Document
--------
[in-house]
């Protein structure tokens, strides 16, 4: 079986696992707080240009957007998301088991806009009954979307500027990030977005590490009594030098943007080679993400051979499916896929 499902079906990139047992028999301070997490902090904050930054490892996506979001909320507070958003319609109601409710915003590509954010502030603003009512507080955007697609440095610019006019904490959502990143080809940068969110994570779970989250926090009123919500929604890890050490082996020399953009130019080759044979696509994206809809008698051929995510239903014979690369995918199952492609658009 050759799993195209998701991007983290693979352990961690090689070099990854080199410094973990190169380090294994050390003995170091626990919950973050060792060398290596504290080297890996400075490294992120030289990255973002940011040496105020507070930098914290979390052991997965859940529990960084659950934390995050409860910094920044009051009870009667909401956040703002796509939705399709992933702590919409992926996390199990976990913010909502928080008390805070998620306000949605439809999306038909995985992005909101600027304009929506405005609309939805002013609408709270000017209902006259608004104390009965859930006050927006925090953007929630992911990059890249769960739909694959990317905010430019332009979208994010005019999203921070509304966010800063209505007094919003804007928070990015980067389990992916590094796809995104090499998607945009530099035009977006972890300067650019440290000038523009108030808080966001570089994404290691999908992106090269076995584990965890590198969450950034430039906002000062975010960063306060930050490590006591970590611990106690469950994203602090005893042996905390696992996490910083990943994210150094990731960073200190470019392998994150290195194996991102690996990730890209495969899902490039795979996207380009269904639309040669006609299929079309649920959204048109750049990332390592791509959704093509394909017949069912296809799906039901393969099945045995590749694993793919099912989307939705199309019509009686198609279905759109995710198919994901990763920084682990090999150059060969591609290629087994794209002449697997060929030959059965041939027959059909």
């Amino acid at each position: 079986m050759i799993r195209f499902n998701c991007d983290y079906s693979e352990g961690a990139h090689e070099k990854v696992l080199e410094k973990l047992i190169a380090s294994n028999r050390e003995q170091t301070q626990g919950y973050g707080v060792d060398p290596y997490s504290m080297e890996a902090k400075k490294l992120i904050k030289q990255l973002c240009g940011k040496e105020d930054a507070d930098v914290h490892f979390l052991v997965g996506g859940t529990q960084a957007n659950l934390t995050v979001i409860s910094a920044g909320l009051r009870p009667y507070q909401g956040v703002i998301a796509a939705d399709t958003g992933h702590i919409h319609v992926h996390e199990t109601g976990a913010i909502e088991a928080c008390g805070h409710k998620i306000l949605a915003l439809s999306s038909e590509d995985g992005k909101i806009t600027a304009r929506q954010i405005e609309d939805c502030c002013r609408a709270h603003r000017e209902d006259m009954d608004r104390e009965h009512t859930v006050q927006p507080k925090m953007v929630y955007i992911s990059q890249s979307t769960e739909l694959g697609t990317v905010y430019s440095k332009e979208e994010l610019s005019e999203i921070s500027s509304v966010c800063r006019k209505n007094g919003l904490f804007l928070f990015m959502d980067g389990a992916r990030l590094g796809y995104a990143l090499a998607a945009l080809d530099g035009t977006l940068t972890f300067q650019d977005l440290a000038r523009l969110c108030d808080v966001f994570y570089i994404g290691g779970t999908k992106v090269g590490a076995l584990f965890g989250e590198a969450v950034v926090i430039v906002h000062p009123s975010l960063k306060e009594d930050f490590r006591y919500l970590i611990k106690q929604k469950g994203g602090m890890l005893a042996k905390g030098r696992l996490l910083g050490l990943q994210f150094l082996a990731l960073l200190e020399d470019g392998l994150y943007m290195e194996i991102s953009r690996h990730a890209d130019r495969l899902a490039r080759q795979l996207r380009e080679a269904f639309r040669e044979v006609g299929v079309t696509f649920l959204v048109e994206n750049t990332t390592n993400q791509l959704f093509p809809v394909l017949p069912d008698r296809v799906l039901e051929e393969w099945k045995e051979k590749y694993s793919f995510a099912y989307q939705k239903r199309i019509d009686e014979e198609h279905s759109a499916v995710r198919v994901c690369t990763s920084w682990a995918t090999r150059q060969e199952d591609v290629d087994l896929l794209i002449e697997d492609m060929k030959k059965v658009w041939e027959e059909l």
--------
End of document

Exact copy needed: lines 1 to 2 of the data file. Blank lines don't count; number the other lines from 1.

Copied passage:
[in-house]
């Protein structure tokens, strides 16, 4: 079986696992707080240009957007998301088991806009009954979307500027990030977005590490009594030098943007080679993400051979499916896929 499902079906990139047992028999301070997490902090904050930054490892996506979001909320507070958003319609109601409710915003590509954010502030603003009512507080955007697609440095610019006019904490959502990143080809940068969110994570779970989250926090009123919500929604890890050490082996020399953009130019080759044979696509994206809809008698051929995510239903014979690369995918199952492609658009 050759799993195209998701991007983290693979352990961690090689070099990854080199410094973990190169380090294994050390003995170091626990919950973050060792060398290596504290080297890996400075490294992120030289990255973002940011040496105020507070930098914290979390052991997965859940529990960084659950934390995050409860910094920044009051009870009667909401956040703002796509939705399709992933702590919409992926996390199990976990913010909502928080008390805070998620306000949605439809999306038909995985992005909101600027304009929506405005609309939805002013609408709270000017209902006259608004104390009965859930006050927006925090953007929630992911990059890249769960739909694959990317905010430019332009979208994010005019999203921070509304966010800063209505007094919003804007928070990015980067389990992916590094796809995104090499998607945009530099035009977006972890300067650019440290000038523009108030808080966001570089994404290691999908992106090269076995584990965890590198969450950034430039906002000062975010960063306060930050490590006591970590611990106690469950994203602090005893042996905390696992996490910083990943994210150094990731960073200190470019392998994150290195194996991102690996990730890209495969899902490039795979996207380009269904639309040669006609299929079309649920959204048109750049990332390592791509959704093509394909017949069912296809799906039901393969099945045995590749694993793919099912989307939705199309019509009686198609279905759109995710198919994901990763920084682990090999150059060969591609290629087994794209002449697997060929030959059965041939027959059909």